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Hiding in Plain Sight

People are funny. You can quote me on that if you’d like.

As a travel professional I have frequent opportunities to indulge my passion for people-watching as I mingle with visitors at America’s great natural wonders and attractions. It’s both enlightening and useful. It can also be frustrating. The misconceptions about the first Americans are in the latter category.

Because of the nature of my business – sharing historic and cultural experiences with visitors – we often include activities such as pow wows which provide opportunities to interact with Native Americans both on and off reservations. But the questions I invariably field en route to such events illustrate just how wide the gap is between reality and the general knowledge – or lack thereof – about the original inhabitants of this vast continent.

No, there are no fences around reservations, nor gates. People who live on reservations can come and go as they please. I’ve even heard visitors wondering aloud if there are any Indians on the reservations at all because there are no teepees, and the only people they see walking around are dressed like cowboys.

Once I greeted a group at the Rapid City Regional Airport, located just 75 miles from the Pine Ridge Reservation, and had brought my then teen-aged son along to do baggage handling. As we were driving to our hotel after loading up, the passengers were excitedly talking about how they couldn’t wait to see an Indian. They didn’t recognize the handsome, dark-skinned teenager who had loaded their bags as a Dakota Sioux, apparently because he was dressed – well – like a teenager. And he didn’t have any feathers in his hair!

On the plus side there is a seemingly endless fascination with these perceived exotic people, which gives me an opportunity to enlighten and fulfill a desire at the same time. While I know a considerable amount about the history of some tribes, it is the modern-day situation I am most qualified to address, and which I think there is the biggest need. For twenty years, in a previous life, I worked with tribal schools, government, and even the National Park Service to educate the public about various aspects of tribal life and policies. I had the opportunity to work not only with South Dakota tribes but many others around the country. I never actually lived on a reservation (South Dakota has nine), but my mother did, and I made sure that each of my children visited her every summer to experience reservation life first-hand – something they could never fully appreciate living in the city, no matter how much I harangued them about it.

My kids are each individuals of course, and as such reacted in their own ways to reservation life. One loved it without reservation (pun intended) making friends and having a wonderful time as he does in nearly every situation he encounters. One tolerated it; it wasn’t ideal for her because she was also there to attend summer school, and wasn’t crazy about the idea no matter where the school was located. And one HATED it.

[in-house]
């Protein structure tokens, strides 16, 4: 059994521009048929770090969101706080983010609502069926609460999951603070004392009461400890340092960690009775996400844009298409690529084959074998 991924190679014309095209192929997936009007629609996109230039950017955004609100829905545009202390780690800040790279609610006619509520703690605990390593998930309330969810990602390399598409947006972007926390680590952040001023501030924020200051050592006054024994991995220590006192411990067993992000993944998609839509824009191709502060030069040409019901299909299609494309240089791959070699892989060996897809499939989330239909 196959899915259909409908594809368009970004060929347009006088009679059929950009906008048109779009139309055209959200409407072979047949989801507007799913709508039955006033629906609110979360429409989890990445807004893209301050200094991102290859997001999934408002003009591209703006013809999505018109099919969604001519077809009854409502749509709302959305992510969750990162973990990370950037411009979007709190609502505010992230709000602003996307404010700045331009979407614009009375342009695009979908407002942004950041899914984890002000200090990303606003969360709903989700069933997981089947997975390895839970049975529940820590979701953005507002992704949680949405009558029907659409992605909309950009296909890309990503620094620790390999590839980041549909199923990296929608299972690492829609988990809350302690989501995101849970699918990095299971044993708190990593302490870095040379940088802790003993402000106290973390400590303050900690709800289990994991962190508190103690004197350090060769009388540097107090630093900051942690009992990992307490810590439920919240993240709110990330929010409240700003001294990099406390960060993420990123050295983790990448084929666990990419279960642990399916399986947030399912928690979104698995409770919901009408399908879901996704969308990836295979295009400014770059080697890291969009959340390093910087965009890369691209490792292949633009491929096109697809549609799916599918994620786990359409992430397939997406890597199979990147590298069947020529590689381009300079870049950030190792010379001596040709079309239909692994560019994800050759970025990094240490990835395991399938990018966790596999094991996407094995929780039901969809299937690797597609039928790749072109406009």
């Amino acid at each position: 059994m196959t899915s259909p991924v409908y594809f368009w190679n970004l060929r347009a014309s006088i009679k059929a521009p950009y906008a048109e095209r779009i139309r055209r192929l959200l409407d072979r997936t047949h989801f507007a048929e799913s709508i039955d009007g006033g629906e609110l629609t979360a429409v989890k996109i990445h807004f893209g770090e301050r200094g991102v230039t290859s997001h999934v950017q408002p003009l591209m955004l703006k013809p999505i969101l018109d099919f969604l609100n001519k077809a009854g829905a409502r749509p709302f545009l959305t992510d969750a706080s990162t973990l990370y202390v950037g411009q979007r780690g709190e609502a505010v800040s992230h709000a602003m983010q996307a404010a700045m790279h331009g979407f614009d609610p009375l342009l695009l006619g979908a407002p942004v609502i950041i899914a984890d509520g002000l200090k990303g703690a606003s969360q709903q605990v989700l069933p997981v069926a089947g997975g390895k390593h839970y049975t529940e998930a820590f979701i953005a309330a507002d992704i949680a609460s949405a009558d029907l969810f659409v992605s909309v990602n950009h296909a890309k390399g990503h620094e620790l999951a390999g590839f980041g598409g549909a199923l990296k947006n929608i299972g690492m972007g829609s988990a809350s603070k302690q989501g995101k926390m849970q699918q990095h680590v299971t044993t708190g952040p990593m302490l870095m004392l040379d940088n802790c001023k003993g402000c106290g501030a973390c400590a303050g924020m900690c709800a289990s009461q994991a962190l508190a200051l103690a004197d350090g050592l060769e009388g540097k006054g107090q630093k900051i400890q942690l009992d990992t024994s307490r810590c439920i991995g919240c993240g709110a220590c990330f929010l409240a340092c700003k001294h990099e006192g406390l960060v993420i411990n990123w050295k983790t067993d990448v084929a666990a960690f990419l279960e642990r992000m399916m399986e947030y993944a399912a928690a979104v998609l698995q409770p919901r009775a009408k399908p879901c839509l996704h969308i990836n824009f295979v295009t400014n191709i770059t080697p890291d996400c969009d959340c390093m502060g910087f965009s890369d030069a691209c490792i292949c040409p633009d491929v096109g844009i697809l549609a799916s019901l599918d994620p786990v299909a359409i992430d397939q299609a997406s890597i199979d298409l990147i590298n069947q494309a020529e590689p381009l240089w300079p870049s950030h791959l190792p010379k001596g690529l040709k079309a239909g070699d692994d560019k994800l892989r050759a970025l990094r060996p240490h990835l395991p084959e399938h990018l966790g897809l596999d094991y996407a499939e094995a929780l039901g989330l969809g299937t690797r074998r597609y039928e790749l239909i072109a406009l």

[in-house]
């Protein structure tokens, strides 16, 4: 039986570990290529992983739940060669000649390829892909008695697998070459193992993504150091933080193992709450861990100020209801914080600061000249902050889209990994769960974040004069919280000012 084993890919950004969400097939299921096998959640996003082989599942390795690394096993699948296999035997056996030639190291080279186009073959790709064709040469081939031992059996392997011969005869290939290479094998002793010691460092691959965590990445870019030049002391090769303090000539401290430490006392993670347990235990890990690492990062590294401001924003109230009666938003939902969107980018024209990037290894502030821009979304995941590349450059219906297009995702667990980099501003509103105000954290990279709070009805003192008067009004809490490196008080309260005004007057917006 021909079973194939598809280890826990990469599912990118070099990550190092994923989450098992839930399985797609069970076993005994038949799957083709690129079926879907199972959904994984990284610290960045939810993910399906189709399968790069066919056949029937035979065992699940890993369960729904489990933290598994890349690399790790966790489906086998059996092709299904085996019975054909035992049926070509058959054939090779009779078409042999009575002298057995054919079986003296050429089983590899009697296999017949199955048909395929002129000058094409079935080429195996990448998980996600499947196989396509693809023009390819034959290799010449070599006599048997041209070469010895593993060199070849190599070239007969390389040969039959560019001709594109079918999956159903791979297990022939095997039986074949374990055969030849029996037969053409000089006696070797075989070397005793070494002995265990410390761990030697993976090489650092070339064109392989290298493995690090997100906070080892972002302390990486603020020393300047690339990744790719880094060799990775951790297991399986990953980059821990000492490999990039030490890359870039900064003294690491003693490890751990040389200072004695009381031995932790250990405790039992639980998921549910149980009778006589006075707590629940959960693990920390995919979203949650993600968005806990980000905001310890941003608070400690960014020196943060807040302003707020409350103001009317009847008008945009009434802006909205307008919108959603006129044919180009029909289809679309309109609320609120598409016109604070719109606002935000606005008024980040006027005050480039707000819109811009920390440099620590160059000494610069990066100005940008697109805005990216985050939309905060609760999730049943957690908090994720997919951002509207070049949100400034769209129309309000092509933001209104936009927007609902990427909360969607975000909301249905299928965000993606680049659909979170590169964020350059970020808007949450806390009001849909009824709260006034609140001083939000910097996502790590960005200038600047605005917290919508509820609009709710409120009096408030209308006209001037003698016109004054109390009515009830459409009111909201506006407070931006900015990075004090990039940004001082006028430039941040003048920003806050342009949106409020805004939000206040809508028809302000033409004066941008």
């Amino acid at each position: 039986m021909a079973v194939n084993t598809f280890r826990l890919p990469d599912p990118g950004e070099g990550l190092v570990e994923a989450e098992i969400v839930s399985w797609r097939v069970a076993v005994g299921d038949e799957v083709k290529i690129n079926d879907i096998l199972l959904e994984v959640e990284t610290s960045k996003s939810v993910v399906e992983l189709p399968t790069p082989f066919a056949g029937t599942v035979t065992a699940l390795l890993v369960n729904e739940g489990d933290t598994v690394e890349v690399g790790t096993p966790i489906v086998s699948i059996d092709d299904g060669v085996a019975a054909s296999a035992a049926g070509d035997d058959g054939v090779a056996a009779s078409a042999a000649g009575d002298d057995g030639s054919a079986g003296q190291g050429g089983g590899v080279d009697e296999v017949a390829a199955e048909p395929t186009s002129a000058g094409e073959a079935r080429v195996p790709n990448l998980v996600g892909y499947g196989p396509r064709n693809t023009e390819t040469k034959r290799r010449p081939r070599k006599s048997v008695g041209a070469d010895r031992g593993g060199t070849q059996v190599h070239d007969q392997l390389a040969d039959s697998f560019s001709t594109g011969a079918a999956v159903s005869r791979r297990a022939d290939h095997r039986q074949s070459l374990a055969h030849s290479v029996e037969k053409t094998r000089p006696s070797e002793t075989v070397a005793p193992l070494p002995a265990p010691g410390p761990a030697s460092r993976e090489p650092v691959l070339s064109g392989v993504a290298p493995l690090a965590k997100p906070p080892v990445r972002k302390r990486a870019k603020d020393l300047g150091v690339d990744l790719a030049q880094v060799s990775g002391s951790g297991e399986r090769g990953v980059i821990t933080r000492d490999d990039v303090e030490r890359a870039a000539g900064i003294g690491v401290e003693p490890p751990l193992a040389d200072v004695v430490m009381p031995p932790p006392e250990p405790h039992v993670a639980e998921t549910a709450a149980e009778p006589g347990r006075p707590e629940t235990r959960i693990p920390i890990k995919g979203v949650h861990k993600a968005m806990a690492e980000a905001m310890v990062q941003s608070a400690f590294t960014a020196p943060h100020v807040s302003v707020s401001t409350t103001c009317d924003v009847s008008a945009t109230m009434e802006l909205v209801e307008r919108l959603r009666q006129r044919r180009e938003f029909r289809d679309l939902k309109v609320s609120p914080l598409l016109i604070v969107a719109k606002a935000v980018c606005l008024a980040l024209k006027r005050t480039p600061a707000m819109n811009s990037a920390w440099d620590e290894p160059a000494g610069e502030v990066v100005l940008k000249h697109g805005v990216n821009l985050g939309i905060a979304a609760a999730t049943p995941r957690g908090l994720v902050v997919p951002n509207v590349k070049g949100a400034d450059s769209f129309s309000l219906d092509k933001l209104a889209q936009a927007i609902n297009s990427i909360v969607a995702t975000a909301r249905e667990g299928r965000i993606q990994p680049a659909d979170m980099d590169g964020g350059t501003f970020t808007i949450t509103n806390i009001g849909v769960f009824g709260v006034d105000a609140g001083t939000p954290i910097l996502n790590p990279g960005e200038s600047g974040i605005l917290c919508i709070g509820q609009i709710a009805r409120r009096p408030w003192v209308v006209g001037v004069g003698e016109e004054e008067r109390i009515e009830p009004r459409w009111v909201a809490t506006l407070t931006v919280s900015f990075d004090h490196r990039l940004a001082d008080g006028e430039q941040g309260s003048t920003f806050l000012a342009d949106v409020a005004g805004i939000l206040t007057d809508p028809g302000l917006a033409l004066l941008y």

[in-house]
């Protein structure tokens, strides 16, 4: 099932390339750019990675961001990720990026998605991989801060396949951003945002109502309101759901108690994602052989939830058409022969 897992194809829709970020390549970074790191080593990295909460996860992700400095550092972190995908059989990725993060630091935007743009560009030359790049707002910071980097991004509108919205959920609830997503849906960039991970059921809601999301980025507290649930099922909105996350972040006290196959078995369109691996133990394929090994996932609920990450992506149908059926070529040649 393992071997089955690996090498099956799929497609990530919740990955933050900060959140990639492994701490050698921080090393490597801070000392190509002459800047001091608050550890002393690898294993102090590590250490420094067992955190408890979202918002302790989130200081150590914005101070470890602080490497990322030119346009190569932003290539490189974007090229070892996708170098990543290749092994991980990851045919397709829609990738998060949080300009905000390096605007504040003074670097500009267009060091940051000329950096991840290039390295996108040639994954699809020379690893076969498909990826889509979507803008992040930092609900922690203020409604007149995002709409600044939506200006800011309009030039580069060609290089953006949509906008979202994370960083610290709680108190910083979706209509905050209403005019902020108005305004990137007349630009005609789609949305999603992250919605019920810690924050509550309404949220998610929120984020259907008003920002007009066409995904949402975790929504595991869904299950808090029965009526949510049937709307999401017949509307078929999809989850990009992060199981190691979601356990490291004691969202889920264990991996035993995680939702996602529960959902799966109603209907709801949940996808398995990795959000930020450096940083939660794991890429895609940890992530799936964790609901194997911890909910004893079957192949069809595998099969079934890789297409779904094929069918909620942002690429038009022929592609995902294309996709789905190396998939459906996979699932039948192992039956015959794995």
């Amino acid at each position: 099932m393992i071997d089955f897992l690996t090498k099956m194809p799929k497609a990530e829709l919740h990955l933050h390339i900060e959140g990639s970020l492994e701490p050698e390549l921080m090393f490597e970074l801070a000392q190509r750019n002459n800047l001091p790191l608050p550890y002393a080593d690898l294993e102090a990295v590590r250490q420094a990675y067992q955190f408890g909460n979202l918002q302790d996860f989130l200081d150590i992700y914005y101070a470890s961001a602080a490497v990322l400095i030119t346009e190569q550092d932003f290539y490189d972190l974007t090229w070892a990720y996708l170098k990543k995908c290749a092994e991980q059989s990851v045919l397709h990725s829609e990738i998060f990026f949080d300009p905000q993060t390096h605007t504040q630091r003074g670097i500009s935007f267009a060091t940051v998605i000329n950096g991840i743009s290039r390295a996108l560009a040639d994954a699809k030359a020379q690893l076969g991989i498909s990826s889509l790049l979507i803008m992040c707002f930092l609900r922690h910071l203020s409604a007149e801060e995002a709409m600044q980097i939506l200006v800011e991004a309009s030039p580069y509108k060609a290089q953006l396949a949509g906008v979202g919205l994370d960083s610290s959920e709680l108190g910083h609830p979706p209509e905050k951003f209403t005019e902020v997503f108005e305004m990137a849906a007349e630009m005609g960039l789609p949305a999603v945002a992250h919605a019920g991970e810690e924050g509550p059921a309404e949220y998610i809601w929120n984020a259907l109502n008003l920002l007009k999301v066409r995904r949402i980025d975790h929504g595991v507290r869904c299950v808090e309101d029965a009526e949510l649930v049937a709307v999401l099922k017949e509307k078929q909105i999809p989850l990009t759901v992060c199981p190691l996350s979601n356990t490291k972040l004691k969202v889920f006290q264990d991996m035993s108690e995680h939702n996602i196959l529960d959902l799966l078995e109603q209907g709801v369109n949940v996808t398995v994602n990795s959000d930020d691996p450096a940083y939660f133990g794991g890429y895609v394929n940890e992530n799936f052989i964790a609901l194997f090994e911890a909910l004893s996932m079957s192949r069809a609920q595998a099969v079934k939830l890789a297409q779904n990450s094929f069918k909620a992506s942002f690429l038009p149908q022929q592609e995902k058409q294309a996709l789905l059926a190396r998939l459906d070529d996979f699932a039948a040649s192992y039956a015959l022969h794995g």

They all however, valued the experience as they grew older and one – the one who hated Pine Ridge – now travels the country as a part of his job, making presentations on various reservations to scholarship applicants. Go figure.

My kids also spent a memorable year as members of the Wiconi Dance Club, within the Rapid City school system, where they practiced the various dances, learning what the steps and music symbolized, and participated in pow wows. It made for great photo ops, but beyond that it was a valuable learning experience they have carried with them throughout their lives. Their parents learned a few things too!

Rapid City hosts one of the biggest and best pow wows in the country every October, which our family has enjoyed for many years. And the nearby Pine Ridge Reservation, the second largest in the nation, is home to 15,000 Oglala Lakota Sioux – Red Cloud’s people, Spotted Tail’s people, American Horse’s people. And the mountain carving honoring Chief Crazy Horse is located in the adjacent Black Hills, a mere hour away from Rapid City.

If you are interested in learning more about the Native Americans of this continent and visiting some of the important historic sites, you might want to check out these tours scheduled for 2014:

Old West Trail – July 12-18

Both include multiple overnights in Rapid City, South Dakota, the very heart of Indian Country. It is a perfect hub-and- spoke location for touring the Black Hills, historic Deadwood, Badlands National Park, and the reservation.

See you on the trail!

This month’s Trail Talk is sponsored by:


Shebby Lee is a historian, writer and tour operator specializing in the historic and cultural heritage of the Great American West. She is a frequent presenter at numerous history conferences and trade association meetings and is a regular contributor to ABA’s Insider online magazine.  Her early training was in the theatre and she served a tour of duty as an entertainer with the USO. She is also an Admiral in the Nebraska Navy.



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